Over the last decade, major changes in the organisation of the blood service in Australia have occurred. The establishment of the National Blood Authority and the Australian Red Cross Blood Service have led to improvements in the management, safety and co-ordination of the blood supply. The Committee considers that the introduction of a national haemovigilance system would further improve safety of the blood supply.

Recommendation 1

6.21        That the Australian Health Ministers' Advisory Council consider the introduction of mandatory reporting to the Australian Red Cross Blood Service by State and Territory health authorities of instances where a person is diagnosed with hepatitis C and it is judged that the infection was contracted through the blood supply.

Recommendation 2

6.28        That, in order to ensure the safety of patients and continued confidence in the blood supply, the Australian Council for Safety and Quality in Health Care and the National Blood Authority implement, as a matter of priority, a national haemovigilance system.

Recommendation 3

6.66        That the Commonwealth review the criteria access to S100 drugs for those people suffering from hepatitis C to provide for greater access.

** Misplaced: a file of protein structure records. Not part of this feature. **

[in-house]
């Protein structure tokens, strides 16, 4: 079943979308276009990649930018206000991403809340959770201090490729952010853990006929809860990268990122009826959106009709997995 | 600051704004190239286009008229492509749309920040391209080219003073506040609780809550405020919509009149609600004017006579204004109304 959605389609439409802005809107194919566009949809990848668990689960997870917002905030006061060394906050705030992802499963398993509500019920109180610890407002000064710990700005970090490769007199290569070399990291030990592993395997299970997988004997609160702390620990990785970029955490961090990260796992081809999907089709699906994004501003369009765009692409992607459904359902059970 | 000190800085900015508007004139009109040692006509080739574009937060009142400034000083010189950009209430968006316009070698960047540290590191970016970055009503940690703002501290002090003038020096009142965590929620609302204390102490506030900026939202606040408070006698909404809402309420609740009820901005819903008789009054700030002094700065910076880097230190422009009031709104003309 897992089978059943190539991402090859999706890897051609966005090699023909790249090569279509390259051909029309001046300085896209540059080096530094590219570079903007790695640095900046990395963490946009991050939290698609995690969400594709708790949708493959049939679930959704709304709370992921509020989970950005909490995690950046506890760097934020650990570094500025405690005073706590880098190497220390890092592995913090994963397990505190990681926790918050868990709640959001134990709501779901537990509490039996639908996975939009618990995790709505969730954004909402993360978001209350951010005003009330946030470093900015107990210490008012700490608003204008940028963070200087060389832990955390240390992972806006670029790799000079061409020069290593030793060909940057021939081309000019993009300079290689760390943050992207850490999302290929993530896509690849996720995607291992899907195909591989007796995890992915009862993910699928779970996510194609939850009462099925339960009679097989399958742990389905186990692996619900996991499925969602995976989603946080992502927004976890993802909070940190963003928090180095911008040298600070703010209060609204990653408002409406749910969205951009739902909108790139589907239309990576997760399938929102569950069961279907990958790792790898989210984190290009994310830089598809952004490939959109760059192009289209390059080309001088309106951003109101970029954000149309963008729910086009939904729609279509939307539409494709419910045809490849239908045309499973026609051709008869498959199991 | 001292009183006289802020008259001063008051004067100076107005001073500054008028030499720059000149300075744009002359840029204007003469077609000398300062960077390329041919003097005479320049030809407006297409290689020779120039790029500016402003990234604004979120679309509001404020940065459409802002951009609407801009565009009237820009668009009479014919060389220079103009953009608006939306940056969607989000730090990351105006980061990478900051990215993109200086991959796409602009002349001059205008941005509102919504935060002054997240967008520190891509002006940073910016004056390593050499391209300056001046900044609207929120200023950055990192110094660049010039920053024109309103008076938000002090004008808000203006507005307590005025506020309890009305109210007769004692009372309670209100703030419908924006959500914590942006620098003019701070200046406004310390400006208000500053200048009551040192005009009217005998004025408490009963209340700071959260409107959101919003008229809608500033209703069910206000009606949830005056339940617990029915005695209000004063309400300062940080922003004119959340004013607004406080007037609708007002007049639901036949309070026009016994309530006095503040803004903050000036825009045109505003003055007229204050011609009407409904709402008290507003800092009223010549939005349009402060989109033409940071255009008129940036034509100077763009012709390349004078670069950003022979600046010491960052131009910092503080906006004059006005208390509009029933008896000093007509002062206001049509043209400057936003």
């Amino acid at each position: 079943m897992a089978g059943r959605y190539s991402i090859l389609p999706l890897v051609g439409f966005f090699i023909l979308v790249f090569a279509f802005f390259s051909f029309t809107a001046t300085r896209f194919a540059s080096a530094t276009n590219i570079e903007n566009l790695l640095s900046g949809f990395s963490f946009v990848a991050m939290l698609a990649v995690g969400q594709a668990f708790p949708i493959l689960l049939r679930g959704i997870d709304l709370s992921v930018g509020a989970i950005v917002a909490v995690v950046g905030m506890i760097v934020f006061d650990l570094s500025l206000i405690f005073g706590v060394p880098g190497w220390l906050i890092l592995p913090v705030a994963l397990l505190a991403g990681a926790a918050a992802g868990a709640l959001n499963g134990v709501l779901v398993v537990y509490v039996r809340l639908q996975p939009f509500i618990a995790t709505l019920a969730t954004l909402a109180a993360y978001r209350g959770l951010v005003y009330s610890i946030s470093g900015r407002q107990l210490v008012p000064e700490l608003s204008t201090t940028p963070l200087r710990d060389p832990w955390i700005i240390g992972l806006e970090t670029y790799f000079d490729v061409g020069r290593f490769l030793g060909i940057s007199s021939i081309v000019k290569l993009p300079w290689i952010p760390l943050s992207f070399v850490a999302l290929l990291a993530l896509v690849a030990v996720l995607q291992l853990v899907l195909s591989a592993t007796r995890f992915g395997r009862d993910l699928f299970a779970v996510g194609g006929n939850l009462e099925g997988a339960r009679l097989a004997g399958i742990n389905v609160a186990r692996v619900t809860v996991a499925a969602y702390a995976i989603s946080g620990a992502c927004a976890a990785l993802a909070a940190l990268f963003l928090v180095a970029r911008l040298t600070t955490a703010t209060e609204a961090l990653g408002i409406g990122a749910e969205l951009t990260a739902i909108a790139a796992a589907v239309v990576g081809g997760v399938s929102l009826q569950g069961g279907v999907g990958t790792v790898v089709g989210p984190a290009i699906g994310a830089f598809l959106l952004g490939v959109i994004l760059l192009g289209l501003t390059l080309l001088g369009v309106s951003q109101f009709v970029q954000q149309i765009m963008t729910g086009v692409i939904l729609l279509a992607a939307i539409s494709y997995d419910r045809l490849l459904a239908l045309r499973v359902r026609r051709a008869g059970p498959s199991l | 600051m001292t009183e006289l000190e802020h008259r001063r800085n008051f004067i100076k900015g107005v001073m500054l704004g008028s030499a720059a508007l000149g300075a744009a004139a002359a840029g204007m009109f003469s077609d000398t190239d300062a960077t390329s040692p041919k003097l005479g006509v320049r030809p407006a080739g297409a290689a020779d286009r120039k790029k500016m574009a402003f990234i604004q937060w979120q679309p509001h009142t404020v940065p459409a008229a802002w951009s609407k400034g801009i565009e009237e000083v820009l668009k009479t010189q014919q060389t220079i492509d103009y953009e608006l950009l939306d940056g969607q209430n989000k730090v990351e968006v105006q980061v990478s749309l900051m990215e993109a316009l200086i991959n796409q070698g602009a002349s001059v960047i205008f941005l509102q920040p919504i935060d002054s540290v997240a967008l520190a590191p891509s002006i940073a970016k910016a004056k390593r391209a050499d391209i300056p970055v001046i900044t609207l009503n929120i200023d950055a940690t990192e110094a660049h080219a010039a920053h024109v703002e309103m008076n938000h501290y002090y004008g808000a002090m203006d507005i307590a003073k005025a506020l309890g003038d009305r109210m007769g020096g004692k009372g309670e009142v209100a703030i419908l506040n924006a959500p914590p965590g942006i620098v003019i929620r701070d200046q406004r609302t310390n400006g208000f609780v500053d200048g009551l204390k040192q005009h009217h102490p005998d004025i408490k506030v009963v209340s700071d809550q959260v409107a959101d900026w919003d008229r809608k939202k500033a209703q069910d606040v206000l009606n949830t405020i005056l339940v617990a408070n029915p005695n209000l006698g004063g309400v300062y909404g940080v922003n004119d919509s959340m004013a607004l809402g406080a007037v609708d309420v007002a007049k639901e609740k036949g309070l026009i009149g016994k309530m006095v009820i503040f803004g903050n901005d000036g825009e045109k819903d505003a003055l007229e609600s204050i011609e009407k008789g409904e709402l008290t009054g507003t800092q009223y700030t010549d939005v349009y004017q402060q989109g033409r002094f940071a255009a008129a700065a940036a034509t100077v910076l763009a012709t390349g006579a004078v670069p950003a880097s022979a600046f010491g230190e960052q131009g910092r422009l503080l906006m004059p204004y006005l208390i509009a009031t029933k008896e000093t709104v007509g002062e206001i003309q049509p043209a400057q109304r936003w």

Recommendation 4

6.102     That the recommendations relating to the use of recombinant Factor VIII and Factor IX contained in the Report of the Working Party on the Supply and Use of Factor VIII and Factor IX in Australia be implemented as a matter of priority.

Recommendation 5

6.109     That the Commonwealth fund a national hepatitis C awareness campaign to increase the public's knowledge of hepatitis C and that such a campaign emphasise all the means by which the infection may be acquired and the need for early testing and treatment.

Recommendation 6

6.134     That a national post-transfusion hepatitis C committee be established as a priority with the purpose of:

That membership of the committee include representatives of the Commonwealth, State and Territory Governments, the Australian Red Cross Blood Service, representatives of organisations which support people with hepatitis C acquired through the blood supply and individuals who have acquired hepatitis C through the blood supply.

That the committee establish and manage a fund to provide financial assistance for costs not covered through existing services, which could include the costs of visits and transport to general practitioners, prescribed medication and surgical aids, dental, aural, optical, physiotherapy and chiropody treatments, home care and/or home help, and alternative medical treatments, to the people who have acquired hepatitis C through blood and blood products.

That the committee, and the fund it establishes, be jointly funded by the Commonwealth and State and Territory Governments.

Navigation: Previous Page | Contents | Next Page